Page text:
Swedish start-up Sol Voltaics has announced a step towards commercialising its efficiency-boosting solar technology by completing the manufacture of its GaAs-based photovoltaics (PV) nanowires.
According to the company, this paves the way to bringing its SolFilm PV solutions to market and delivering solar module power boosts of up to 50% at low costs.
Aerotaxy suspends active materials in gases blended in a controlled environment. The suspended materials bond to form larger, uniform structures. The process is said to generate nanowires within seconds, at yields comparable with semiconductor industry standards, and can produce them on a continuous basis at comparatively low temperatures.
“Producing solar nanowires through Aerotaxy is the key to manufacturing our SolFilm. The nanowires are grown so that the top and bottom of the wire have opposite doping profiles,” stated Erik Smith, CEO of Sol Voltaics.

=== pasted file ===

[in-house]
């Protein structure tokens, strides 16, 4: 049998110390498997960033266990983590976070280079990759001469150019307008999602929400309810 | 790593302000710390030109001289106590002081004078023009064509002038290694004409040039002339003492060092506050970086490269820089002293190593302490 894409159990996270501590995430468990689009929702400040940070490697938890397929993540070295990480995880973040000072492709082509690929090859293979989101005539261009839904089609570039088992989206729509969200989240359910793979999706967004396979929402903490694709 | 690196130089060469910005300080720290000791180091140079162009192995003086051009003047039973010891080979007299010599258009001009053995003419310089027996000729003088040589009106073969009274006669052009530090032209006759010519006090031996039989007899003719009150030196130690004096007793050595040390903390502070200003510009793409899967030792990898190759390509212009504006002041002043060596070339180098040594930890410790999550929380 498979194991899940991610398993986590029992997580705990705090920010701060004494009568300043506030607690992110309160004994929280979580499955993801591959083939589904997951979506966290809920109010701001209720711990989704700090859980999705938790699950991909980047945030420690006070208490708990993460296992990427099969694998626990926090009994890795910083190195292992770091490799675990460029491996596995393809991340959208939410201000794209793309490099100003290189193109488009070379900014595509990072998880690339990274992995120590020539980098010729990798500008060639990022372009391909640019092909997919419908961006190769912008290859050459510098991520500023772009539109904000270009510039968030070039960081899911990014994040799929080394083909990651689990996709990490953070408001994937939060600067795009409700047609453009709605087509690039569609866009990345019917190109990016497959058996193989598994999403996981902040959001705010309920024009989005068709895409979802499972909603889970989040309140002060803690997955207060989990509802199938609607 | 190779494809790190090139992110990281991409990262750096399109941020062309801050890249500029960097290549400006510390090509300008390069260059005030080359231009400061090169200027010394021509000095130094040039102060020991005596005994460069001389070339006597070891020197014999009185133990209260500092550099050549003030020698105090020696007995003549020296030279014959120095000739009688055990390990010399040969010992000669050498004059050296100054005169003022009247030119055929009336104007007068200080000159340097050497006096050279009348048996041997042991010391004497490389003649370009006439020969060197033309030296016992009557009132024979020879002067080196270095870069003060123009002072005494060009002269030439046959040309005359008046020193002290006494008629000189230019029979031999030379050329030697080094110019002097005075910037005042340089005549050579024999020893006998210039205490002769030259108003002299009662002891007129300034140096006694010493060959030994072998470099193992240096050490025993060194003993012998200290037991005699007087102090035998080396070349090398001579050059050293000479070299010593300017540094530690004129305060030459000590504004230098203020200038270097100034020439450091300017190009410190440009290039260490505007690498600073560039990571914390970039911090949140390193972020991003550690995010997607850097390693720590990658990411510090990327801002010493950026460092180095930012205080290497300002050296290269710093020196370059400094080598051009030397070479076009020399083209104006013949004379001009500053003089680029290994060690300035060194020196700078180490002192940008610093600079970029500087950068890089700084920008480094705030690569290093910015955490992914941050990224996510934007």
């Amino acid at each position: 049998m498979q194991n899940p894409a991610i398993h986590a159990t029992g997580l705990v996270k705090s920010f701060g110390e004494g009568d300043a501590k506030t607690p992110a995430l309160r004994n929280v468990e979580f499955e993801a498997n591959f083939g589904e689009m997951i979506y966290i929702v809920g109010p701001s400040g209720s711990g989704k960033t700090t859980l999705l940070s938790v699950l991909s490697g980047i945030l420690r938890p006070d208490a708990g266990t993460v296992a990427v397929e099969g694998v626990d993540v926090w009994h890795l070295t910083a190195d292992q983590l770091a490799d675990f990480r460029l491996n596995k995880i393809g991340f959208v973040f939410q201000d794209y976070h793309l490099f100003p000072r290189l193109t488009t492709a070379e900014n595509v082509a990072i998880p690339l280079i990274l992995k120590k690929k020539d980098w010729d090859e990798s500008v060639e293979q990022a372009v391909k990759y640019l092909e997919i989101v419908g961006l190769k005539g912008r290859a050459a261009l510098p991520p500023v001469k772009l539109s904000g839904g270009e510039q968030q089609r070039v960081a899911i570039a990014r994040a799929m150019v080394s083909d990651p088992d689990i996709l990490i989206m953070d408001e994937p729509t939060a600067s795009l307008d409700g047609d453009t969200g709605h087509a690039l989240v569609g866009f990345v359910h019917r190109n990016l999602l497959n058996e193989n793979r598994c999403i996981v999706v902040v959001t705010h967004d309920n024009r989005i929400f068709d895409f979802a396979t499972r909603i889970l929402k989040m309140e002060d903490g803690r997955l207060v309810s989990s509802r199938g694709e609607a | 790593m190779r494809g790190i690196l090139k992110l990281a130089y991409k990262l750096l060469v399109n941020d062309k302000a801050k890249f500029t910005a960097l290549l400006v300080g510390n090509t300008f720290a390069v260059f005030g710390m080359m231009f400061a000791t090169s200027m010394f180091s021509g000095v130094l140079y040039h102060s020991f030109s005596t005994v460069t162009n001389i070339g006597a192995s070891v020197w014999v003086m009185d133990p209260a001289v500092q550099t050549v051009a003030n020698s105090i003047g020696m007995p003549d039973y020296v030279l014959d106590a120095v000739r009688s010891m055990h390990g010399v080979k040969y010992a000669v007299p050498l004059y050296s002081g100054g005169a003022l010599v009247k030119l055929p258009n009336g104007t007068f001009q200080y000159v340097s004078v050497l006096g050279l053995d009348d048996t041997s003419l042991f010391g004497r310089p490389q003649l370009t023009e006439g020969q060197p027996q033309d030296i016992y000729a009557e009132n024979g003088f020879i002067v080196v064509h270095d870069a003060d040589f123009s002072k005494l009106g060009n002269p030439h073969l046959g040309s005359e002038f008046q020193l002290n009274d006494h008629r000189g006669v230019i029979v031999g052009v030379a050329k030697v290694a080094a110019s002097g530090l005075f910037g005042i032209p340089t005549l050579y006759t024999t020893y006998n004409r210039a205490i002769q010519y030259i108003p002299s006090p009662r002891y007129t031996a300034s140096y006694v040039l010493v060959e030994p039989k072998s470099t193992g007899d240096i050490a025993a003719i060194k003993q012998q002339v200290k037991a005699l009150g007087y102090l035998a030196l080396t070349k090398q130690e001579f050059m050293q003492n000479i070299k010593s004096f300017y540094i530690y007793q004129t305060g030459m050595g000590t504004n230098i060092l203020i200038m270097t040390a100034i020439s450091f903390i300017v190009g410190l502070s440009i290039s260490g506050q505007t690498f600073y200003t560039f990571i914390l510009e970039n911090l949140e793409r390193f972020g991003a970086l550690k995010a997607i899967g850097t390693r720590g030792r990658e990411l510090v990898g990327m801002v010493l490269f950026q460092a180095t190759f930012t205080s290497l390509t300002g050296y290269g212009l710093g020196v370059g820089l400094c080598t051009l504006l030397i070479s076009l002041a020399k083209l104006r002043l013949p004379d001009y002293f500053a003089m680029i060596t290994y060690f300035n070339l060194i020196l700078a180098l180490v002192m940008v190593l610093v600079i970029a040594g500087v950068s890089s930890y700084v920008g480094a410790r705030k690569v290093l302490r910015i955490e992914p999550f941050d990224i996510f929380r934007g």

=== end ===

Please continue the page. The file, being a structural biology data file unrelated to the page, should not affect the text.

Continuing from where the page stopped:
He added: “Whether used by module manufacturers as a single-junction, high-efficiency, low-cost solution or as a boosting technology, we believe SolFilm will usher in a new age of solar power efficiencies, bringing tremendous value not only to solar manufacturers but also to businesses and consumers who adopt solar.”
SoIFilm consists of billions of GaAs nanowires facing the Sun. The nanowires, each of which is a complete solar cell, convert high-energy sunlight directly into power. While GaAs has been widely used in space and concentrated solar projects, its high fabrication costs have prevented economical fabrication of large solar panels.
Manufacturing nanowires with Aerotaxy is said to reduce the required amount of GaAs and removes the need for a crystalline support wafer, significantly lowering material costs.